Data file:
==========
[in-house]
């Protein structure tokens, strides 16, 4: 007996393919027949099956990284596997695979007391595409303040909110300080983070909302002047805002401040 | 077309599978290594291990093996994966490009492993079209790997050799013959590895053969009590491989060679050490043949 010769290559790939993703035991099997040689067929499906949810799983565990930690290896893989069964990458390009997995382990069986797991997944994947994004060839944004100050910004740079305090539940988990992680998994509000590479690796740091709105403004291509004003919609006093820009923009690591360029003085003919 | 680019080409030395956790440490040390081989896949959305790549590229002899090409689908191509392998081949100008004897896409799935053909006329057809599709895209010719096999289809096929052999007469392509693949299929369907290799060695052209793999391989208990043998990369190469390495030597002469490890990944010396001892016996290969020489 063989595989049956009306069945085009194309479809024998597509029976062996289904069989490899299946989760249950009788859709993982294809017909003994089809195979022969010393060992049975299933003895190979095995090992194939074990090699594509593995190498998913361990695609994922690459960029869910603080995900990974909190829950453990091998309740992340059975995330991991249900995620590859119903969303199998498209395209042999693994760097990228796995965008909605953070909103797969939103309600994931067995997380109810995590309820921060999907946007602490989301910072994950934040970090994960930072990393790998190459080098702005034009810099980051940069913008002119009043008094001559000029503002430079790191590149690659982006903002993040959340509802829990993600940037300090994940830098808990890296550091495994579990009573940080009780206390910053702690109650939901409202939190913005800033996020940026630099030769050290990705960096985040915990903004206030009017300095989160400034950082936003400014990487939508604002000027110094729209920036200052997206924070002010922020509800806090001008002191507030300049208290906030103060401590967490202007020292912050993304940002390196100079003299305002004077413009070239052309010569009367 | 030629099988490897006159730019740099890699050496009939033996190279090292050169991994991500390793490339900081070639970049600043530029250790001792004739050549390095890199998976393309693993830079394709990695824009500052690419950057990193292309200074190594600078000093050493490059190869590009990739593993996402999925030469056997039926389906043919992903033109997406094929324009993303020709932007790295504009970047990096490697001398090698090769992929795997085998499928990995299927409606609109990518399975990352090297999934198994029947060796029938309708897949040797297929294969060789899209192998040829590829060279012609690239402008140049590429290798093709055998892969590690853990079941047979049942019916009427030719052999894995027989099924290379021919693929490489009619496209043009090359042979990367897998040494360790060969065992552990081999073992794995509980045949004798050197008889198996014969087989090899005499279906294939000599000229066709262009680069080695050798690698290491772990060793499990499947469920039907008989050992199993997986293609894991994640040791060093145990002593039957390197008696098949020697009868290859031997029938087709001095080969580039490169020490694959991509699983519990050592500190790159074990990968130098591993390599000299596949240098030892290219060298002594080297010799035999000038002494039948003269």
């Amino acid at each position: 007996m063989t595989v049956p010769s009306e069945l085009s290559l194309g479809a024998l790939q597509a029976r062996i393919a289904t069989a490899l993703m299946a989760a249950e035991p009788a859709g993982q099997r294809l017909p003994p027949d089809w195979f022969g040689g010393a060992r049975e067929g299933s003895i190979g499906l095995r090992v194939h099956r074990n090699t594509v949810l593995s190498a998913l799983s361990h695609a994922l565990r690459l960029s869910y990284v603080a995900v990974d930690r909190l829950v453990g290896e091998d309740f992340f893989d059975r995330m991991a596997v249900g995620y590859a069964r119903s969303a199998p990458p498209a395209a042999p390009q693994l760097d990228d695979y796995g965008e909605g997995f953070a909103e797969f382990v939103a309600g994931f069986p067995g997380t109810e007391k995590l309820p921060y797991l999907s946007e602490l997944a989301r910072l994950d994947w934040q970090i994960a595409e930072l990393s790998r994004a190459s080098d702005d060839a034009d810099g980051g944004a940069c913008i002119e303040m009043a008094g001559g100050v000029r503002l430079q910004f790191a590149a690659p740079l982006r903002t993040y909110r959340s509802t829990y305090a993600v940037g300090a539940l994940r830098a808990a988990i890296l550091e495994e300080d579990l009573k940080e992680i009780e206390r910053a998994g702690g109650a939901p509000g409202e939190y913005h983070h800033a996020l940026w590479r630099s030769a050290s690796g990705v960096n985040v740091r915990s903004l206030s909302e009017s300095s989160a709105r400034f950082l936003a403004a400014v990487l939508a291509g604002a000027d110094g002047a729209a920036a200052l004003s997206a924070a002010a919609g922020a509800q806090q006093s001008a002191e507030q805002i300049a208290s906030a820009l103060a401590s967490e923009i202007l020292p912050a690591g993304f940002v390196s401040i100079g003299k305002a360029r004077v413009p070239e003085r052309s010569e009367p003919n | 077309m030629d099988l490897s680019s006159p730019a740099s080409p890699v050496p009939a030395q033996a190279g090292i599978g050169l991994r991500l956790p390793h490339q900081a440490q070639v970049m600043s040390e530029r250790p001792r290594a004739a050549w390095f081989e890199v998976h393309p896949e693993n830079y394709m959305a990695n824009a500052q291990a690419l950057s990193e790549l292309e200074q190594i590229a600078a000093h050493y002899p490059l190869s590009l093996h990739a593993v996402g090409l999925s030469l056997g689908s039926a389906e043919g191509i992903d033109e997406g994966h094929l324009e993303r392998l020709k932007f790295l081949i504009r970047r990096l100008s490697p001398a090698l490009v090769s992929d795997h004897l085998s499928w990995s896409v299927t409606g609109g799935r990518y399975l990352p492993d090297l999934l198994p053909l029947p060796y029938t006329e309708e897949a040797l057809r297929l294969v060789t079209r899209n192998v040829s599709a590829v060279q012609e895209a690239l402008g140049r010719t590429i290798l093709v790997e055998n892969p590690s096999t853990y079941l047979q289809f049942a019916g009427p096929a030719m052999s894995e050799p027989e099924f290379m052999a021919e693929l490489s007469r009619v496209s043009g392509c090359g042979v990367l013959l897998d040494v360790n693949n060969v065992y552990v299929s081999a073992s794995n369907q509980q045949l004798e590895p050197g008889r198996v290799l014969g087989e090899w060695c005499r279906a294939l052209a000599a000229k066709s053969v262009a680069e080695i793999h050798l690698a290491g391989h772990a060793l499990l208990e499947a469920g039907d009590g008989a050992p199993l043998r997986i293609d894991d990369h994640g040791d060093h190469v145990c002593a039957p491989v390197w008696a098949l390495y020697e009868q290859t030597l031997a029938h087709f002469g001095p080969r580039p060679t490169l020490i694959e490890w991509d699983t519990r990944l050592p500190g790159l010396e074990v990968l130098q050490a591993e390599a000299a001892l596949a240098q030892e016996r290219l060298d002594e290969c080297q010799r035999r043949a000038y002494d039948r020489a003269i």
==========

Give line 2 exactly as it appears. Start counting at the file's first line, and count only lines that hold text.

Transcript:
């Protein structure tokens, strides 16, 4: 007996393919027949099956990284596997695979007391595409303040909110300080983070909302002047805002401040 | 077309599978290594291990093996994966490009492993079209790997050799013959590895053969009590491989060679050490043949 010769290559790939993703035991099997040689067929499906949810799983565990930690290896893989069964990458390009997995382990069986797991997944994947994004060839944004100050910004740079305090539940988990992680998994509000590479690796740091709105403004291509004003919609006093820009923009690591360029003085003919 | 680019080409030395956790440490040390081989896949959305790549590229002899090409689908191509392998081949100008004897896409799935053909006329057809599709895209010719096999289809096929052999007469392509693949299929369907290799060695052209793999391989208990043998990369190469390495030597002469490890990944010396001892016996290969020489 063989595989049956009306069945085009194309479809024998597509029976062996289904069989490899299946989760249950009788859709993982294809017909003994089809195979022969010393060992049975299933003895190979095995090992194939074990090699594509593995190498998913361990695609994922690459960029869910603080995900990974909190829950453990091998309740992340059975995330991991249900995620590859119903969303199998498209395209042999693994760097990228796995965008909605953070909103797969939103309600994931067995997380109810995590309820921060999907946007602490989301910072994950934040970090994960930072990393790998190459080098702005034009810099980051940069913008002119009043008094001559000029503002430079790191590149690659982006903002993040959340509802829990993600940037300090994940830098808990890296550091495994579990009573940080009780206390910053702690109650939901409202939190913005800033996020940026630099030769050290990705960096985040915990903004206030009017300095989160400034950082936003400014990487939508604002000027110094729209920036200052997206924070002010922020509800806090001008002191507030300049208290906030103060401590967490202007020292912050993304940002390196100079003299305002004077413009070239052309010569009367 | 030629099988490897006159730019740099890699050496009939033996190279090292050169991994991500390793490339900081070639970049600043530029250790001792004739050549390095890199998976393309693993830079394709990695824009500052690419950057990193292309200074190594600078000093050493490059190869590009990739593993996402999925030469056997039926389906043919992903033109997406094929324009993303020709932007790295504009970047990096490697001398090698090769992929795997085998499928990995299927409606609109990518399975990352090297999934198994029947060796029938309708897949040797297929294969060789899209192998040829590829060279012609690239402008140049590429290798093709055998892969590690853990079941047979049942019916009427030719052999894995027989099924290379021919693929490489009619496209043009090359042979990367897998040494360790060969065992552990081999073992794995509980045949004798050197008889198996014969087989090899005499279906294939000599000229066709262009680069080695050798690698290491772990060793499990499947469920039907008989050992199993997986293609894991994640040791060093145990002593039957390197008696098949020697009868290859031997029938087709001095080969580039490169020490694959991509699983519990050592500190790159074990990968130098591993390599000299596949240098030892290219060298002594080297010799035999000038002494039948003269």